by Stephen Von Slagle
50th State Big Time Wrestling/Mid-Pacific Promotions (a.k.a. “Hawaii”)
Al Karasick (1936-1961)
Ed Francis (1961-1979)
Steve Rickard (1979-1980)
Peter Maivia (1980-1982)
Lia Maivia (1982-1988)
STATES & PRIMARY CITIES:
Hawaii (Honolulu, Hilo, Kahului, Lanai City, Kaunakakai, Kapaʻa, Puʻuwai, Kapaʻa, Waipahu, Pearl City)
Hawaii Heavyweight title (1937-1979)
Hawaii Tag Team title (1952-1979)
United States Heavyweight title (1962-1968)
North American Heavyweight title (1968-1978)
Pacific International Heavyweight title (1978-1979)
Polynesian Pacific Heavyweight title (1980-1988)
Polynesian Pacific Tag Team title (1980-1988)
Although the Hawaii Heavyweight title was created in 1917, making it one of the sports’ earliest championships, the story of professional wrestling in Hawaii really begins with Al Karasick, who opened his Mid-Pacific Promotions in 1936. Assisted initially by his talented booker, Bobby Bruns, Karasick held weekly live events at the Honolulu Civic Auditorium and pro wrestling quickly became a very popular form of entertainment in Hawaii. By offering his audience a quality product that featured some of the sport’s biggest names, who were obviously more than happy to spend time wrestling on the islands, Karasick’s business prospered. A member of the National Wrestling Alliance beginning in 1949, Al Karasick promoted professional wrestling there for more than 25 successful years before retiring in 1961 and selling his territorial rights to former wrestler Ed Francis.
Upon acquiring a television outlet at KHVH Channel 4, Ed Francis (whose son Russ Francis later enjoyed 13 successful years in the N.F.L. playing for both the New England Patriots and the San Francisco 49ers) featured Lord James Blears, who had been a popular wrestler on the islands for many years, as his color commentator. Hosted by Blears and Francis, 50th State Wrestling was an instant hit with viewers and eventually became the highest-rated program in Hawaii during the promotion’s best years. Ed Francis’ Big Time Wrestling truly prospered during the mid 1960s through the early 1970s, with a core roster that included mainstays such as Curtis Iaukea, Luther Lindsay, Neff Maiava, Johnny Barend, The Missing Link (Pampero Firpo), Peter Maivia, Jim Hady, Ripper Collins, Moondog Mayne, Sweet Daddy Siki, Sam Steamboat, and many other talented performers. Of, course, Francis’ roster was further enhanced by the frequent appearances of top-level “mainland” performers like Lou Thesz, Fred Blassie, Nick Bockwinkel, “Superstar” Billy Graham, Gene Kiniski, the Funk brothers, Billy Robinson, Ray Stevens, Bobo Brazil, Verne Gagne, Pedro Morales, Pat Patterson and countless others. With a highly-rated television show that featured some of the best wrestlers in the world engaging in exciting, physical matches, Francis was able to draw capacity crowds to his events at the Civic Coliseum (and, later, the Honolulu International Center) for years. Furthermore, Francis’ popular television program introduced many facets of wrestling that are now commonplace but were highly unique at the time, including the “locker room interview” as well as character profiles and vignettes that contributed greatly to both the character development of his wrestlers and the entertainment of his viewers.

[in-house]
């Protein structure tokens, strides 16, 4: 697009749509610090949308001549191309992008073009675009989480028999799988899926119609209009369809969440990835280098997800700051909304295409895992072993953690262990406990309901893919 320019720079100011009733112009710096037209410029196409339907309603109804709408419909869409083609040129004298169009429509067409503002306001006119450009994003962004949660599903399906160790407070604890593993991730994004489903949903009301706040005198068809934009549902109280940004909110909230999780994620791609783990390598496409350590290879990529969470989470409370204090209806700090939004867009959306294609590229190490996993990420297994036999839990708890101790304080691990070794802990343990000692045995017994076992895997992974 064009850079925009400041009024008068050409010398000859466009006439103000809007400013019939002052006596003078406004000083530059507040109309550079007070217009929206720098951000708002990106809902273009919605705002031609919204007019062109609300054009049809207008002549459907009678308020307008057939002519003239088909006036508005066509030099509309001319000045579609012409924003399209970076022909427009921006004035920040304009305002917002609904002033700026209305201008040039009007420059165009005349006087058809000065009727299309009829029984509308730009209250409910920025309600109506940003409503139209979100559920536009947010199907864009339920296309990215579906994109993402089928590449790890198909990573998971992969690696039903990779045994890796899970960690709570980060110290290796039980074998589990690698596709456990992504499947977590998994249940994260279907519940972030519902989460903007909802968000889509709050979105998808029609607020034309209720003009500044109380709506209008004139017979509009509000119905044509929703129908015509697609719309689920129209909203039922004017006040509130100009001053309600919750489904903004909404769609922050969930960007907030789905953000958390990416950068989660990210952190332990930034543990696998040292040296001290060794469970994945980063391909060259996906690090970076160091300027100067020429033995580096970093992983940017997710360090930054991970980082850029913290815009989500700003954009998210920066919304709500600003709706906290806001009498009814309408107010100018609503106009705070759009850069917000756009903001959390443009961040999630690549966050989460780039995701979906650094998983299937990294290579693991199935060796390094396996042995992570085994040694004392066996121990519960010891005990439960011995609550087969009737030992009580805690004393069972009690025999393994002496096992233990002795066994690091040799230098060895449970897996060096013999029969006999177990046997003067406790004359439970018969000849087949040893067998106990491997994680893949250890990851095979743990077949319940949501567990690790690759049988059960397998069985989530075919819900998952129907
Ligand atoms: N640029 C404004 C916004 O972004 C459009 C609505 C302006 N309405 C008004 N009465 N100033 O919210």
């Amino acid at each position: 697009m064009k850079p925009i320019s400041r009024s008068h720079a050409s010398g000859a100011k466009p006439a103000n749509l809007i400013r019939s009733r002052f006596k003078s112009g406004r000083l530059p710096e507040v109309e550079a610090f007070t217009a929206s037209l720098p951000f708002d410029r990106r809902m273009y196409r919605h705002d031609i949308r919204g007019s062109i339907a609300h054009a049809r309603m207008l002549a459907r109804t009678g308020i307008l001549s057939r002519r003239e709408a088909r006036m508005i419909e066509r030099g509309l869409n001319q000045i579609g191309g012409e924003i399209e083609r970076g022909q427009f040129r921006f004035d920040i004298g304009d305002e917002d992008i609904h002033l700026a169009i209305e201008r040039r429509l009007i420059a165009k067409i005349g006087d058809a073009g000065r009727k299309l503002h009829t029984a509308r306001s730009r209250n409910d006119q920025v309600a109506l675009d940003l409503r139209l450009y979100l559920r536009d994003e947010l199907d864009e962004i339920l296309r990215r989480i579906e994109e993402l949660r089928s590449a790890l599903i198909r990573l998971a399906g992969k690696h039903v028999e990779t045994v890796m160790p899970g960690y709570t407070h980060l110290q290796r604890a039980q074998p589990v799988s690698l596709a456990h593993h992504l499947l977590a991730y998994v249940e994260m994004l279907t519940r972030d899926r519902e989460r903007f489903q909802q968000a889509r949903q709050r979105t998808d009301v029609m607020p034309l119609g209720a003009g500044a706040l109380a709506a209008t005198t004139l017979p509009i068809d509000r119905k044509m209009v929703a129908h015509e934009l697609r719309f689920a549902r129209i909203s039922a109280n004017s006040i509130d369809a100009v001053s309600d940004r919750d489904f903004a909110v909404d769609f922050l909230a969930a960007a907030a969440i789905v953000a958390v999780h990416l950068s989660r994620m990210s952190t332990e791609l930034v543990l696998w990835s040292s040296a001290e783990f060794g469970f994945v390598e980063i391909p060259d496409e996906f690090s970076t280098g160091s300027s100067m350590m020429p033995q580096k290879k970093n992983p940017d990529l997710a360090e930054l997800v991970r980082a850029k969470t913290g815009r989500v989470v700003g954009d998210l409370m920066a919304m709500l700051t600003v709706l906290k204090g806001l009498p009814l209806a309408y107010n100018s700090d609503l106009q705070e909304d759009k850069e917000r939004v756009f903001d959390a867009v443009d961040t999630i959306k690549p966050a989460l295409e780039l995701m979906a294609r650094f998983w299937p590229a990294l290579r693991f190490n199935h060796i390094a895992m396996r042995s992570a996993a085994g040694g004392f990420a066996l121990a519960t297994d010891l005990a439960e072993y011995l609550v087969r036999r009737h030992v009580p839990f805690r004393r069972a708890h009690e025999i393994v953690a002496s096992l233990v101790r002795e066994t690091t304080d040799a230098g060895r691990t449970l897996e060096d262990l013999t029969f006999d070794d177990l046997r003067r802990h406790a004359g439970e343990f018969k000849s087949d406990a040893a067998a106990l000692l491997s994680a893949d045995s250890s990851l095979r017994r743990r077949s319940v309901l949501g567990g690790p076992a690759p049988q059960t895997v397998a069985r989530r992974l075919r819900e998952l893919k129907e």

As is always the case with professional wrestling, periods of extreme popularity are invariably followed by periods of decline and by the Spring of 1979, Francis had made the decision to sell his territory and retire following nearly twenty years as a wrestling promoter. New Zealand’s Steve Rickard, who also had years of experience promoting on an island, purchased the territory and began promoting weekly cards at Bloch Arena and monthly events at the Blaisdell Arena. Rickard maintained the previous group’s TV contract with KGMB and, smartly, the highly popular announcer Lord James Blears. With a talented roster that included Rocky Johnson, Ripper Collins, Don Muraco, The Samoans, Rick Martel and others, Rickard’s promotion did well, however, less than a year after purchasing 50th State Wrestling, Rickard sold the promotion to Peter Maivia, who renamed it Polynesian Pro Wrestling. Unfortunately, the Samoan High Chief was only able to run his P.P.W. group for a short time, as he was diagnosed with cancer and passed away on June 12, 1982.
Following Maivia’s death, his wife Lia Maivia took over the business and became the NWA’s only female promoter. Under her leadership, Polynesian Pro Wrestling overcame opposition groups that aimed to exploit the vacuum created by Maivia’s death and P.P.W. remained the premier wrestling promotion in Hawaii. P.P.W.’s continuing status as Hawaii’s pro wrestling source and Lia Maivia’s capabilities as the company’s leader were clearly proven by the success of her “A Hot Summer Night” card that took place on August 3, 1985 and drew more 20,000 fans, a record audience for Hawaii. However, that success was, ultimately, short-lived. Mrs. Maivia was hampered by the same two issues that affected her promotional predecessors, namely, the limited number of major cities in Hawaii that could be promoted profitably and the high cost of flying in top names from the mainland. Without a steady stream of big name stars coming to the islands, attendance invariably dipped and with the WWF, J.C.P., the AWA, UWF and World Class all vying for the best talent during a highly competitive era, the Hawaiian promotion suffered. That issue, while troublesome yet manageable, was severely compounded by an expensive lawsuit brought about by one of P.P.W.’s “outlaw” competitors. Although the lengthy court case eventually went in favor of Maivia when she and her co-defendants were acquitted in 1989, the damage to Hawaii’s top promotion had already been done and NWA Polynesian Pro Wrestling was forced to cease operations in 1988.